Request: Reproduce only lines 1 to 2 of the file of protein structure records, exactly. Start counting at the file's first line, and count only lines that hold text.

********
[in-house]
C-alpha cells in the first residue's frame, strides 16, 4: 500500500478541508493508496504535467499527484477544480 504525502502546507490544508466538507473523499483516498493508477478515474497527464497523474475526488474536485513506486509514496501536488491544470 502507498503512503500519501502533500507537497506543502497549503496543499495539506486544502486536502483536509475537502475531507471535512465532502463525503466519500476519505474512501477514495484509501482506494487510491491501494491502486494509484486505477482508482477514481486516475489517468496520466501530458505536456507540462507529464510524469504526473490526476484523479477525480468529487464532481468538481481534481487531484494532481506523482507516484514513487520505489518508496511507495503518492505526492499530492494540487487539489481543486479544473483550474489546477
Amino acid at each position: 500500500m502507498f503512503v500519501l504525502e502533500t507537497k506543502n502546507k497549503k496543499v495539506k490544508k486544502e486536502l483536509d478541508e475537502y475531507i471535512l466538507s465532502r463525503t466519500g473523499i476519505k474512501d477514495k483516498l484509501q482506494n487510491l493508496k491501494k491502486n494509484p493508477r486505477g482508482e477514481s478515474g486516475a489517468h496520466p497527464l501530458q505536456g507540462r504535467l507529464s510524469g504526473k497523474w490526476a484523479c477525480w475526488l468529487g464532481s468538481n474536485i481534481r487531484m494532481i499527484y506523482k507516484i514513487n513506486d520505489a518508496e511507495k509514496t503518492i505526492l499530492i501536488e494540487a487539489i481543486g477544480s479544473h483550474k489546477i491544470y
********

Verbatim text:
[in-house]
C-alpha cells in the first residue's frame, strides 16, 4: 500500500478541508493508496504535467499527484477544480 504525502502546507490544508466538507473523499483516498493508477478515474497527464497523474475526488474536485513506486509514496501536488491544470 502507498503512503500519501502533500507537497506543502497549503496543499495539506486544502486536502483536509475537502475531507471535512465532502463525503466519500476519505474512501477514495484509501482506494487510491491501494491502486494509484486505477482508482477514481486516475489517468496520466501530458505536456507540462507529464510524469504526473490526476484523479477525480468529487464532481468538481481534481487531484494532481506523482507516484514513487520505489518508496511507495503518492505526492499530492494540487487539489481543486479544473483550474489546477